We successfully amplified 1,009 bp and 721 bp of cyt b and of tRNAPro-tRNAPhe-d-loop regions, respectively, across 271 individuals. The concatenated dataset included 123 polymorphic sites, 112 parsimony informative sites and 86 unique haplotypes (GenBank Accession numbers Cytb: MH749473-MH749743; dloop: MH749744-MH750014). The estimated Tr/Tv ratio was 3.74, with mean nucleotide frequencies as 29.13% A, 30.08% C, 13.95% G and 26.84% T. The best-fit model selected for our data was TIM3+I+G (pinv = 0.66; α = 0.67), and the closest equivalent, GTR+I+G, was used in subsequent analyses.
Genotyping by Sequencing (GBS) and SNP Calling
High quality DNA (0.5 μg/ul) of a subset of 190 individuals was sent to the Genomic Diversity Facility (GDF) at Cornell University for Genotyping by Sequencing library construction (GBS, Elshire et al., 2011) and sequencing services. Libraries were prepared for two plates (190 samples), which included two blanks as a negative control, using the EcoT221 enzyme for genome complexity reduction. A sample-specific barcoded adapter and a common adapter were ligated to the sticky ends of fragments, and samples were pooled and purified. Pooled samples were amplified through PCR reaction, purified and quantified for sequencing on the Illumina Hi-seq2500 (Illumina Inc, USA). The whole genome sequence (WGS) of Crocodylous porosus (Green et al., 2014) was used as a reference genome. The software TASSEL v.3.0 (Glaubitz et al., 2014) was used by GDF-Cornell University for calling Single nucleotide polymorphisms (SNPs). Next, we performed the following filtering processes with VCFTOOLS (Danecek et al., 2011): minor allele frequency = 0.05, depth = 8, maximum missing data was allowed for 18 samples, and only biallelic SNPs were included. We further eliminated all the missing data for the reference and alternate alleles. We obtained high quality data for 172 samples and 264,987 raw SNPs, for a final data set of 12,879 SNPs after filtering. For the different genomic analyses performed, we used PGDSPIDER (Lischer and Excoffier, 2012) to convert vcf files to other input file formats; GENEPOPEDIT (Stanley et al., 2017) was used to generate the input files for the BGC program (Gompert and Buerkle, 2012).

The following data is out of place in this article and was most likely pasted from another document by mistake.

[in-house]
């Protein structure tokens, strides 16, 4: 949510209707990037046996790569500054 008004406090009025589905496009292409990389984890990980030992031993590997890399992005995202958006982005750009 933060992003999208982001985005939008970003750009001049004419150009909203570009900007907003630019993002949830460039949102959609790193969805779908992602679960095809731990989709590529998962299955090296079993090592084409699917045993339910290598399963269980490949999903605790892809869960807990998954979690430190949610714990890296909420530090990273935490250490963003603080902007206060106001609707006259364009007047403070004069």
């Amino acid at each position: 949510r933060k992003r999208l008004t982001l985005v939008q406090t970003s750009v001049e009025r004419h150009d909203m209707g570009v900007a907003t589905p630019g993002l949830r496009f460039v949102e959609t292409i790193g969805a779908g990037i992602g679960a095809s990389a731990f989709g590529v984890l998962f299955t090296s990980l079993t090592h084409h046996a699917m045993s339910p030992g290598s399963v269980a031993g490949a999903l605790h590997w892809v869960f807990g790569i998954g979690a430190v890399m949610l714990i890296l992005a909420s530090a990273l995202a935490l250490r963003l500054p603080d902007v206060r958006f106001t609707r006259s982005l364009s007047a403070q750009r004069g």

Genetic Structure and Hybridization Patterns
We examined structure and differentiation of hybrids at different genetic (microsatellite and SNPs loci and mitochondrial haplotypes) levels, with an array of analytical procedures. First, a spatially independent analysis based on a Bayesian inference of admixture proportions, that is the proportion of each individual's genome derived from each source population i (qi), was performed using STRUCTURE 2.3.4 (Pritchard et al., 2000) for the entire dataset (374 individuals) and their microsatellites genotypes. The probability of individual assignment into population clusters (K) was estimated without prior information on the origin of individuals, conducting several tests with a maximum number of populations from K = 2 to K = 10, with the admixture model and correlated allelic frequencies, a length value set at 1,000,000 iterations, a burn-in period of 100,000 MCMC repetitions. For the mtDNA sequences, we set a maximum number of populations from K = 2 to K = 6, with the non-admixture model and correlated allelic frequencies, a length value set at 100,000 iterations, a burn-in period of 1,000 MCMC repetitions, and 10 simulations per K. Each test yielded a log likelihood value of the data (Ln probability for K) and we used the Evanno's ΔK test to estimate the maximum number of clusters (Evanno et al., 2005); data were processed with STRUCTURE HARVESTER (Earl and vonHoldt, 2012) and results were summarized and averaged using CLUMPP 1.1.2 (Jakobsson and Rosenberg, 2007). For the SNPs data, we used FASTSTRUCTURE (Raj et al., 2014), with default convergence criterion and priors, and five replicates for each K-value. The optimal K-value was estimated with the Python-based tool CHOOSEK (included in the FASTSTRUCTURE package) and results of all replicates were summarized using CLUMPAK (Kopelman et al., 2015).
Next, we performed a Maximum-likelihood estimation of hybrid indexes (h) with the R package INTROGRESS (Gompert and Buerkle, 2010) to explore hybridization based on microsatellites loci. Non-admixed individuals were identified from admixture proportions based on the STRUCTURE results, which were then used to define the source populations to polarize the hybrid index, where a value of h = 0 corresponds to non-admixed C. moreletii and h = 1 corresponds to non-admixed C. acutus individuals (see Pacheco-Sierra et al., 2016 for details). In addition, we used the Bayesian genomic cline model implemented in the BGC software (Gompert and Buerkle, 2012) to estimate a hybrid index with SNPs. Non-admixed and hybrid individuals were also defined based on the microsatellite data. In total 125 samples were included as hybrids, while 18 and 29 as non-admixed (parental), for C. moreletti and C. acutus respectively. We used the model of genotype uncertainty, which is recommended for next generation sequencing data, based on 100,000 MCMC repetitions, recording samples from the posterior distribution every 5th step, and with a burn-in period of 30,000. The hybrid index included values from 0.80 to 0.38, where higher and lower values indicated genetic similarities to non-admixed (parental) C. acutus and C. moreletii, respectively.